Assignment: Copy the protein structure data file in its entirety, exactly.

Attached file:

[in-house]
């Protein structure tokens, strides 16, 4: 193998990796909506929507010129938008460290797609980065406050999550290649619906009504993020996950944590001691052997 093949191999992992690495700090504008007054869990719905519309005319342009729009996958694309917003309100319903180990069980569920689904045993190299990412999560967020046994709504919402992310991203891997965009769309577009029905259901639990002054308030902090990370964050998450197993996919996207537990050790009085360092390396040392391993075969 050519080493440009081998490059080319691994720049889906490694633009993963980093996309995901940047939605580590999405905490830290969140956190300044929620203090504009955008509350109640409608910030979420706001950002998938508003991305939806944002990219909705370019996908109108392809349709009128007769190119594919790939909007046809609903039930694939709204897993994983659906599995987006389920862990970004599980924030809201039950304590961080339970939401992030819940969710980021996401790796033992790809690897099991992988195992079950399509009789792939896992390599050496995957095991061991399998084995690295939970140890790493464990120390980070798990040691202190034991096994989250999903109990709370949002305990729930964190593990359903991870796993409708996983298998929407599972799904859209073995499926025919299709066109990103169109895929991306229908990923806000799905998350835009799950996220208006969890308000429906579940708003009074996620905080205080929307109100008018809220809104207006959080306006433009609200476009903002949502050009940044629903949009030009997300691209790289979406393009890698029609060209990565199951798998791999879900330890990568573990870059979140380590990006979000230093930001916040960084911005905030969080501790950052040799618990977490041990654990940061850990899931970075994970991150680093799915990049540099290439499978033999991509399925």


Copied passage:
[in-house]
């Protein structure tokens, strides 16, 4: 193998990796909506929507010129938008460290797609980065406050999550290649619906009504993020996950944590001691052997 093949191999992992690495700090504008007054869990719905519309005319342009729009996958694309917003309100319903180990069980569920689904045993190299990412999560967020046994709504919402992310991203891997965009769309577009029905259901639990002054308030902090990370964050998450197993996919996207537990050790009085360092390396040392391993075969 050519080493440009081998490059080319691994720049889906490694633009993963980093996309995901940047939605580590999405905490830290969140956190300044929620203090504009955008509350109640409608910030979420706001950002998938508003991305939806944002990219909705370019996908109108392809349709009128007769190119594919790939909007046809609903039930694939709204897993994983659906599995987006389920862990970004599980924030809201039950304590961080339970939401992030819940969710980021996401790796033992790809690897099991992988195992079950399509009789792939896992390599050496995957095991061991399998084995690295939970140890790493464990120390980070798990040691202190034991096994989250999903109990709370949002305990729930964190593990359903991870796993409708996983298998929407599972799904859209073995499926025919299709066109990103169109895929991306229908990923806000799905998350835009799950996220208006969890308000429906579940708003009074996620905080205080929307109100008018809220809104207006959080306006433009609200476009903002949502050009940044629903949009030009997300691209790289979406393009890698029609060209990565199951798998791999879900330890990568573990870059979140380590990006979000230093930001916040960084911005905030969080501790950052040799618990977490041990654990940061850990899931970075994970991150680093799915990049540099290439499978033999991509399925």